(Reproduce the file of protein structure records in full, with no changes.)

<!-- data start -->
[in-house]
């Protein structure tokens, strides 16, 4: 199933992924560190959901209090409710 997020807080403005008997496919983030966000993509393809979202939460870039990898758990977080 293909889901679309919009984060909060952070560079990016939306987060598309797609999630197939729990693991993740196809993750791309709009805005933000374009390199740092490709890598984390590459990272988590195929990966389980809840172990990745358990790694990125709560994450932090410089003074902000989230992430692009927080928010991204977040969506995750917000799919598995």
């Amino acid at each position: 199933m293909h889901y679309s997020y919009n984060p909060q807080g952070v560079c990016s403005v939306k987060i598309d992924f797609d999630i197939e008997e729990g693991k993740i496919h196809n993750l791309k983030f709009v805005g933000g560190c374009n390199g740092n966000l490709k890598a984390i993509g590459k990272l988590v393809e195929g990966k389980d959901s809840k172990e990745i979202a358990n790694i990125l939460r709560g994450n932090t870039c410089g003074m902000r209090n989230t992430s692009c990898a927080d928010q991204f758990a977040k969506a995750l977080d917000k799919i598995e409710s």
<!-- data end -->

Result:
[in-house]
């Protein structure tokens, strides 16, 4: 199933992924560190959901209090409710 997020807080403005008997496919983030966000993509393809979202939460870039990898758990977080 293909889901679309919009984060909060952070560079990016939306987060598309797609999630197939729990693991993740196809993750791309709009805005933000374009390199740092490709890598984390590459990272988590195929990966389980809840172990990745358990790694990125709560994450932090410089003074902000989230992430692009927080928010991204977040969506995750917000799919598995």
């Amino acid at each position: 199933m293909h889901y679309s997020y919009n984060p909060q807080g952070v560079c990016s403005v939306k987060i598309d992924f797609d999630i197939e008997e729990g693991k993740i496919h196809n993750l791309k983030f709009v805005g933000g560190c374009n390199g740092n966000l490709k890598a984390i993509g590459k990272l988590v393809e195929g990966k389980d959901s809840k172990e990745i979202a358990n790694i990125l939460r709560g994450n932090t870039c410089g003074m902000r209090n989230t992430s692009c990898a927080d928010q991204f758990a977040k969506a995750l977080d917000k799919i598995e409710s």